Following three sessions of gains for the EUR/USD pair to end last week, as traders and investors trimmed their bets against the currency, both as a result of central bank intervention and a flight from riskier commodity currencies, we start this week with the Euro being sold again.
With their positions squared heading into the weekend, news about Spain having to take over a regional savings bank gave the Euro the pressure it needed for traders to short the currency once again. From our high near 1.27 on Friday, the pair fell below the 1.24 level in early NY trading.
The current move found some support in the NY morning at the 61.8% retracement of the full rally from last week.
The Bank of Spain said on May 22nd that it appointed a provisional administrator to run CajaSur, a savings bank crippled by property-loan defaults.
Within hours, the Bank of Spain stripped Gomez of his powers and threw out managers at the ailing 146-year-old lender, controlled by the Catholic Church in the southern city of Cordoba, citing viability problems. CajaSur lost 596 million euros ($748 million) on 426 million euros in revenue last year.
The Bank of Spain is stepping up efforts to shut down or buttress the weakest of Spain's cajas, mutually owned banks that boosted lending more than fivefold during Spain's economic boom and account for about half the country's loans. The seizure is the first under a state-financed rescue plan that Standard & Poor's estimates may cost as much as 35 billion euros, increasing the burden on Spain's finances as the government tries to reduce its budget deficit.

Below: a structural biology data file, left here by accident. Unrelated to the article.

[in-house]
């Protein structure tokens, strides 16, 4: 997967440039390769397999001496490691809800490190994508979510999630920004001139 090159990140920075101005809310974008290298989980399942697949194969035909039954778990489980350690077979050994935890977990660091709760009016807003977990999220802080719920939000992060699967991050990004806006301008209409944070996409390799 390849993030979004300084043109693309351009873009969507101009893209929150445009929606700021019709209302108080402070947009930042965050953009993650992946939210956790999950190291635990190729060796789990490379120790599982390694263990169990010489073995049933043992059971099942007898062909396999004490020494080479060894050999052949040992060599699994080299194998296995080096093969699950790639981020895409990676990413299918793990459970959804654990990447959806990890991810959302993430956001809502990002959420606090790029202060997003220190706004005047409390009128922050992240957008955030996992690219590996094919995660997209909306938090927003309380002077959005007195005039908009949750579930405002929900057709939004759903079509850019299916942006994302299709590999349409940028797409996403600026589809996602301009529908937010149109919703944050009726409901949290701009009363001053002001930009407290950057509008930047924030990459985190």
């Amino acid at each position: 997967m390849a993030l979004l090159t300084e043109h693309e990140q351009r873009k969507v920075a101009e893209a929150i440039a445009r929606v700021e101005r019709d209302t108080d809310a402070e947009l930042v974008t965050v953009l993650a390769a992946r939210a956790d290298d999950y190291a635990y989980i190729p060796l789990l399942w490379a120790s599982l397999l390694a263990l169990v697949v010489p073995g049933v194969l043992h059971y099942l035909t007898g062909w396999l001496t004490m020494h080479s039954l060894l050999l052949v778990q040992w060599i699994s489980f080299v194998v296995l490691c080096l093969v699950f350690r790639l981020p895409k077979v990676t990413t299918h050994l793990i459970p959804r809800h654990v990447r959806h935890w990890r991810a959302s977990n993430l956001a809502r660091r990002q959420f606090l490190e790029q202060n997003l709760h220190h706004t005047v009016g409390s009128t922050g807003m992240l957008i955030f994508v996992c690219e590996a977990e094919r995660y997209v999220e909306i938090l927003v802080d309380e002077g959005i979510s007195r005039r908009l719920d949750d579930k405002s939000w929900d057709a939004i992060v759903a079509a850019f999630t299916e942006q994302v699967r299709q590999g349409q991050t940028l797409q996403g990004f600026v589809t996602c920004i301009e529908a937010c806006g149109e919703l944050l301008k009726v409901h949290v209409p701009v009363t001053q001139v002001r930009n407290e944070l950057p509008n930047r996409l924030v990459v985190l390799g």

The article goes on to say that this step by the Bank of Spain is an attempt to root out some of the underlying problems in their banking system, though it opens up concerns about the overall health of the Spanish financial system. It will also raise concerns about the way forward for a slow growth heavy debt laden Euro-zone.
Therefore, sentiment remains negative for the Euro, as the member countries continue to sort out ways to get a handle on the sovereign debt crisis. There are other pressures on the Euro-zone besides the news from the Spanish banking sector over the weekend. One importnat story that will affect events in the medium term will be how central banks around the world view the Euro as part of their foreign reserves. Central bankers had been buying the Euro in order to diversify their reserves away from a heavy concentration of US Dollars, which helped to boost the Euro. Now if these central banks move to diversify away from the Euro we would see the opposite effect. Of note are central banks in Asia.